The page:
So I went to buy a new Toyota Avalon Limited. I own two Avalons. The salesman didn’t have to sell me. I had my checkbook ready. But when he was going over the options with me, I discovered that the new Avalons don’t have adaptive cruise control. My newer Avalon has it, so I figured there was a mistake. But there wasn’t. The salesman made some calls and then told me that no 2011 Avalon had that feature. So I took my checkbook and went home. My question is, why did Toyoto drop this feature? Will it be back, or should I find a new make and model to love?
What is it? How does it differ from CC? Uproot the tree of questions and examine the dangling appendages. What do you see? More questions. (Frank Herbert, Dune)
If a car in front of you is going slower than you set the cruise for, adaptive cruise control will slow down to maintain a safe following distance until the slower car is out of the way.
No, the questions should be:
So, what is it?
So, how does it differ from “regular CC”?
So–why do such a large number of people begin their tale with the word, “so”?
I think the reason that adaptive cruise control is not offered is because Toyota now thinks that some instances of unintended acceleration can now be linked to this electronic cruise control. It may not be the case but I think Toyota is just being conservative at this point. Why would they drop this expensive feature if it had no problems?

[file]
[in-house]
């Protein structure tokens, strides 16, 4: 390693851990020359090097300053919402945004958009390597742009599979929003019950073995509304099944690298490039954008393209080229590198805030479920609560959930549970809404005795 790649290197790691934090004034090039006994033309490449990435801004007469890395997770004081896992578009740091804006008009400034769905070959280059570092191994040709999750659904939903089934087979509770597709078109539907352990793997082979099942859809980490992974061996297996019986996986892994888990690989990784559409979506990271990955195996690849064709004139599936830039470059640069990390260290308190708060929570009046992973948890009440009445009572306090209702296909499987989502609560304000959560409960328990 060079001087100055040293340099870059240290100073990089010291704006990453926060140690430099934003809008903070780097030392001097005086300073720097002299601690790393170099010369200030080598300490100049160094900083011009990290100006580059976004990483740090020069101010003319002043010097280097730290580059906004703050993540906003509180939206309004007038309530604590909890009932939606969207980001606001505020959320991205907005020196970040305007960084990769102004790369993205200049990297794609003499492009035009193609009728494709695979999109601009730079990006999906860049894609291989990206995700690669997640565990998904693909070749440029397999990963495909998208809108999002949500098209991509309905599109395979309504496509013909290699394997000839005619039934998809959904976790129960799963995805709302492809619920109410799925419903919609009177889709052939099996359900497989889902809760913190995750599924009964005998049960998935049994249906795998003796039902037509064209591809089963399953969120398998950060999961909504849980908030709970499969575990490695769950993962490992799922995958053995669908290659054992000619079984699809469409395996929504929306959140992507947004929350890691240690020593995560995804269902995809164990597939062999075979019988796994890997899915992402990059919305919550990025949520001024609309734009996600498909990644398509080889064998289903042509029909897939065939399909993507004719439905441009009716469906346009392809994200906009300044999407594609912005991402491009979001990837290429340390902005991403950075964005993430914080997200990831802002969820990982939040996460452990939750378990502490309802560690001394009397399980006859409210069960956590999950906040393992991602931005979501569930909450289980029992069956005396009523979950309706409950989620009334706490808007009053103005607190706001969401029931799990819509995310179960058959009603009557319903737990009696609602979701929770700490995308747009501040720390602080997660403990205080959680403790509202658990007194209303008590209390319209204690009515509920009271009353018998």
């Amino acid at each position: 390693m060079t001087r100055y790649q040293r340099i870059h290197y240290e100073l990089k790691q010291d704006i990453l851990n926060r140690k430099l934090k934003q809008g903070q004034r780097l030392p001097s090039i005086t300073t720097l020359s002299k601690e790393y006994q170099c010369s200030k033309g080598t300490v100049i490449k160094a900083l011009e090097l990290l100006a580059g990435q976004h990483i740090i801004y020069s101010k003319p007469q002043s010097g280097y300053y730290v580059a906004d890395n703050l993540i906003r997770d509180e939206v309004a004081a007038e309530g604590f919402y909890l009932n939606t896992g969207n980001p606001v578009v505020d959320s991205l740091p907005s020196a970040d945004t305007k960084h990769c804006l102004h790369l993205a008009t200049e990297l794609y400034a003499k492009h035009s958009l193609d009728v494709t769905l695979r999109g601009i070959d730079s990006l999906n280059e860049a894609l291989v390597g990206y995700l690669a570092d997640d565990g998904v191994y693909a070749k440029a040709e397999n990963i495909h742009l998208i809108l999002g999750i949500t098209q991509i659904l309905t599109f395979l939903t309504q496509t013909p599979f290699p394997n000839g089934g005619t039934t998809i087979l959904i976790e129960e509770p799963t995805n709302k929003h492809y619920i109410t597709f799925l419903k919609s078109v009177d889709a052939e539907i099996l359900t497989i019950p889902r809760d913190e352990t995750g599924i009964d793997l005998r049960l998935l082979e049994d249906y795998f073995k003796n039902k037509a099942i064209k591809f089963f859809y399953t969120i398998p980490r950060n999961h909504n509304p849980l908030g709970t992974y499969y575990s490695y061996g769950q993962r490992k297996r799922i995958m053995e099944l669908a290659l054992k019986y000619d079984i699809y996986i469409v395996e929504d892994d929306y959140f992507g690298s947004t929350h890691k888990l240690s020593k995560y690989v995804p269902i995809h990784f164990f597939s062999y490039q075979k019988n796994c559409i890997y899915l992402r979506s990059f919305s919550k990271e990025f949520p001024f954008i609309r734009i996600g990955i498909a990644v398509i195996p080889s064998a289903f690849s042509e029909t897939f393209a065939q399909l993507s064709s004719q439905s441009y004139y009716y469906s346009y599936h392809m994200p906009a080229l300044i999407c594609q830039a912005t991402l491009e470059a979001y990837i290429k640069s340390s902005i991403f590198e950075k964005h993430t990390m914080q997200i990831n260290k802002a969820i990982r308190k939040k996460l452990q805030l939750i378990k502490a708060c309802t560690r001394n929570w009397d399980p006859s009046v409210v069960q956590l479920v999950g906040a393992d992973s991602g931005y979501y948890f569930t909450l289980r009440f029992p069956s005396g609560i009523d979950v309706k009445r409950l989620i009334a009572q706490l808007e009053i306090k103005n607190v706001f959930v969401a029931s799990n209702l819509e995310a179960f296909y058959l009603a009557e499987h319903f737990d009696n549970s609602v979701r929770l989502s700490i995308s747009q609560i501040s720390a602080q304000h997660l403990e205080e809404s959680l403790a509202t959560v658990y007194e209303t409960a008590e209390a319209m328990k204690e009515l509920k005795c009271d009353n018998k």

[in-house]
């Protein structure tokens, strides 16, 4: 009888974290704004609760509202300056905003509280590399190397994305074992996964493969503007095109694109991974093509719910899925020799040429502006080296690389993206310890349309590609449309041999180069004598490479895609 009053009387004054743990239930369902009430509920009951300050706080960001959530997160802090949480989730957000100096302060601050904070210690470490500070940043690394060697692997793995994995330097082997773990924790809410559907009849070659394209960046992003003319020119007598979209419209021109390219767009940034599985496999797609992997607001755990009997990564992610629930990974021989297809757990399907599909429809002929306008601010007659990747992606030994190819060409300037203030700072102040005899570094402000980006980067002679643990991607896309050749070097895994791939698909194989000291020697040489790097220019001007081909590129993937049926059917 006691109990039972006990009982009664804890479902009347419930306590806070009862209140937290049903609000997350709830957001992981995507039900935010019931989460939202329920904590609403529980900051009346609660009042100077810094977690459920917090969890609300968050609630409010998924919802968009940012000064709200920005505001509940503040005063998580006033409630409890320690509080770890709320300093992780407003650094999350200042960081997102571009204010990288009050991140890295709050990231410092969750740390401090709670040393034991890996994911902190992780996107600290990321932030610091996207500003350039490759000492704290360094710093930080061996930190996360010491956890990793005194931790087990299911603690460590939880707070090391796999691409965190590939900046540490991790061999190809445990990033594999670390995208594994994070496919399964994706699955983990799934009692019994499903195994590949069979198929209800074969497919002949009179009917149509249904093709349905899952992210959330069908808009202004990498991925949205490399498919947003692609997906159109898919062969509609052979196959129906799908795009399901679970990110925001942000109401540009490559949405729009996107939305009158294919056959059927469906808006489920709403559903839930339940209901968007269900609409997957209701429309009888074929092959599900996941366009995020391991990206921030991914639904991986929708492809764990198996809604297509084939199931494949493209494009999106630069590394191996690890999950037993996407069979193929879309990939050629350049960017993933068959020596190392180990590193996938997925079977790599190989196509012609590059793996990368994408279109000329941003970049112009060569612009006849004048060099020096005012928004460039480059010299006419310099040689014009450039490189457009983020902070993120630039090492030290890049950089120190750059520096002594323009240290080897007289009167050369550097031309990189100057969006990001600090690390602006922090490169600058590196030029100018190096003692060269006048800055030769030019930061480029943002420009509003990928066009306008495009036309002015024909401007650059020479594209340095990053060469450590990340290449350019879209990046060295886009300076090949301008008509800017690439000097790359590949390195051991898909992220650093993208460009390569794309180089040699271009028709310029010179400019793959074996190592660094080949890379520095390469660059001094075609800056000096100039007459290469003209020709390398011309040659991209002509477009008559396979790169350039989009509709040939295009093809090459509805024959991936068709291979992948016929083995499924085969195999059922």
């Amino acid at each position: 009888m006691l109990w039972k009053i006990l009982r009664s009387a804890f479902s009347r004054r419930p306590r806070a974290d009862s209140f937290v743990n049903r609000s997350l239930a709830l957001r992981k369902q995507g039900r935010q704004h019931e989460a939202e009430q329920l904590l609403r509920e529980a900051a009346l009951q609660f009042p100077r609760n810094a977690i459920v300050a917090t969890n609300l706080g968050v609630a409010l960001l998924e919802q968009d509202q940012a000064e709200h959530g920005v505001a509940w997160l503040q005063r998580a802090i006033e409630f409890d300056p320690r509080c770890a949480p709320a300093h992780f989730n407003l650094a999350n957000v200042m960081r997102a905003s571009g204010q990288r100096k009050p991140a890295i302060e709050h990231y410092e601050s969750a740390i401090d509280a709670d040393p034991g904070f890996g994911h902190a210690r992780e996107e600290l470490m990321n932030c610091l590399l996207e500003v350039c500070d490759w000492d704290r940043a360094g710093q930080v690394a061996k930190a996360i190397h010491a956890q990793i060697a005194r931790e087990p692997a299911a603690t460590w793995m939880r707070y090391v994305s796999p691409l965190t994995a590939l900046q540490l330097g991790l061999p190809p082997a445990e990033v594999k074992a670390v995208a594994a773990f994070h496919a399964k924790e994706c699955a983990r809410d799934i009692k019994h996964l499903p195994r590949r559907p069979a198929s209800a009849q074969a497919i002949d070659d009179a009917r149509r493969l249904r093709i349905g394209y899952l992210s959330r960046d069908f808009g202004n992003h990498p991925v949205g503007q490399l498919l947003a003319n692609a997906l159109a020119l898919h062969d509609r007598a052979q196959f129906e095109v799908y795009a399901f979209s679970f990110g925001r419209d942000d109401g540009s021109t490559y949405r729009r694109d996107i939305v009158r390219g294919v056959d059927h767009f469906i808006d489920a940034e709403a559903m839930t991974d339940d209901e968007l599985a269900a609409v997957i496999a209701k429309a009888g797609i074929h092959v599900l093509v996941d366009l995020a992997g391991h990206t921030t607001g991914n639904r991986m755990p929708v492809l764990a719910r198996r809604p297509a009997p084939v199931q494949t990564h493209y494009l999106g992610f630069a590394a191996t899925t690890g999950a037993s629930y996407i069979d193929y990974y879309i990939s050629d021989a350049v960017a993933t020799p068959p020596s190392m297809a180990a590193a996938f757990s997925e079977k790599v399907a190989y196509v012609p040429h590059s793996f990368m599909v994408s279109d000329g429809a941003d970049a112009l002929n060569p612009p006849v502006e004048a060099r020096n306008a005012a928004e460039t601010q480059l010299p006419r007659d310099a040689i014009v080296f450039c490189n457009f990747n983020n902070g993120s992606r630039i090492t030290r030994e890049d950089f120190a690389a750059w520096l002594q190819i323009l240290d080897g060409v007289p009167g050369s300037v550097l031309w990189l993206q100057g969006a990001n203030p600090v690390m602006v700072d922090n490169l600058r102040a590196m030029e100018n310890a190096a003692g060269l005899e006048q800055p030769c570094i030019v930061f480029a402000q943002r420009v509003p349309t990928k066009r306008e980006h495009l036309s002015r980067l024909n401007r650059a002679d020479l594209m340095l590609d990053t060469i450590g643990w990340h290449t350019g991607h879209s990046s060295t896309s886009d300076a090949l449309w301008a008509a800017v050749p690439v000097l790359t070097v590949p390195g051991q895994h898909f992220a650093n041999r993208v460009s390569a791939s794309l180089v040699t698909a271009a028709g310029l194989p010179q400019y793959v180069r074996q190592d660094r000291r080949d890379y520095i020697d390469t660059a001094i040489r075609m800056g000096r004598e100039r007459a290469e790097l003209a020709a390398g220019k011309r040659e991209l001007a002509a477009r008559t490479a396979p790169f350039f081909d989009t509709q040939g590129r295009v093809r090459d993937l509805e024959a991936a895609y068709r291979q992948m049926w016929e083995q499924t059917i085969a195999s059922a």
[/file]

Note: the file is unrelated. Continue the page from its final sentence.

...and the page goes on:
It looks like the 2010 Prius was the last Toyota with it in the US
They probably don’t think it. They know. Either it does (I doubt it) or it doesn’t, but the lawyers say that it could be perceived as causing the problem. The first time some schmuck in a new Avalon gets into a wreck he’s gonna run around howling that the adaptive cruise control went crazy and made him crash. Better legally to remove the feature than to expose the company to liability and negative press (again).
I can see why it could be disconcerting. CC is one thing, but giving the ability to suddenly brake over to a computer when some one is tail gating you is akin to giving the ability to suddenly accelerate to one. One of those add on’s in theory looks good, but in practice discouraged enough people to make it less than practical to include when it could be misused.
You can buy an Infiniti G37 sedan with adaptive cruise control.
You should be able to get it for the same price as your Avalon.
Also, if the adaptive cruise control is the only reason why you won’t buy the car, then it was time for you to find a new car that actually makes you want to DRIVE it instead of get towed along for a ride.
I agree with Bladecutter overall, except I believe that someone who admires the ride and handling qualities of an Avalon is not likely to be comfortable in the considerably sportier G37.
Even if it has the adaptive cruise control that the OP wants, the ride of the G37 is nowhere near as soft as that of the Avalon, and it is not anywhere near as roomy as the Avalon. Personally, I prefer the G37’s great acceleration and agile handling to that of an Avalon, but the OP would very likely be shocked by the differences between the Buick-like Avalon and the extremely sporty G37.